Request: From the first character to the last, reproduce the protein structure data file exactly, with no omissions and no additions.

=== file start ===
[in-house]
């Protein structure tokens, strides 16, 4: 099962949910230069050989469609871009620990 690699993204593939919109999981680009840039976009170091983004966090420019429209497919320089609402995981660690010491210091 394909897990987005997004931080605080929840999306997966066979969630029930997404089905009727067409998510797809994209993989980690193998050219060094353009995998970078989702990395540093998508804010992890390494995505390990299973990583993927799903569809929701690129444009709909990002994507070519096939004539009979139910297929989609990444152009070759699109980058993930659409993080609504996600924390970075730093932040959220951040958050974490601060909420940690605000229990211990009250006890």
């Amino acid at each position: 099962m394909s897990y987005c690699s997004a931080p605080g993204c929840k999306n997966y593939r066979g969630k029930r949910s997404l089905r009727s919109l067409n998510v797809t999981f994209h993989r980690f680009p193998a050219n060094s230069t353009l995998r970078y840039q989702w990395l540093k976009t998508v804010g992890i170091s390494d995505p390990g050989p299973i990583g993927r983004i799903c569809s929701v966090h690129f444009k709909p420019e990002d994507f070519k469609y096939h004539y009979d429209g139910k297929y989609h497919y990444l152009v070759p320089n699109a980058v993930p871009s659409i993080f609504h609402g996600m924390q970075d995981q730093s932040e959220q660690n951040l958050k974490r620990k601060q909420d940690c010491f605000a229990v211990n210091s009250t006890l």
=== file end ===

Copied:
[in-house]
């Protein structure tokens, strides 16, 4: 099962949910230069050989469609871009620990 690699993204593939919109999981680009840039976009170091983004966090420019429209497919320089609402995981660690010491210091 394909897990987005997004931080605080929840999306997966066979969630029930997404089905009727067409998510797809994209993989980690193998050219060094353009995998970078989702990395540093998508804010992890390494995505390990299973990583993927799903569809929701690129444009709909990002994507070519096939004539009979139910297929989609990444152009070759699109980058993930659409993080609504996600924390970075730093932040959220951040958050974490601060909420940690605000229990211990009250006890």
């Amino acid at each position: 099962m394909s897990y987005c690699s997004a931080p605080g993204c929840k999306n997966y593939r066979g969630k029930r949910s997404l089905r009727s919109l067409n998510v797809t999981f994209h993989r980690f680009p193998a050219n060094s230069t353009l995998r970078y840039q989702w990395l540093k976009t998508v804010g992890i170091s390494d995505p390990g050989p299973i990583g993927r983004i799903c569809s929701v966090h690129f444009k709909p420019e990002d994507f070519k469609y096939h004539y009979d429209g139910k297929y989609h497919y990444l152009v070759p320089n699109a980058v993930p871009s659409i993080f609504h609402g996600m924390q970075d995981q730093s932040e959220q660690n951040l958050k974490r620990k601060q909420d940690c010491f605000a229990v211990n210091s009250t006890l």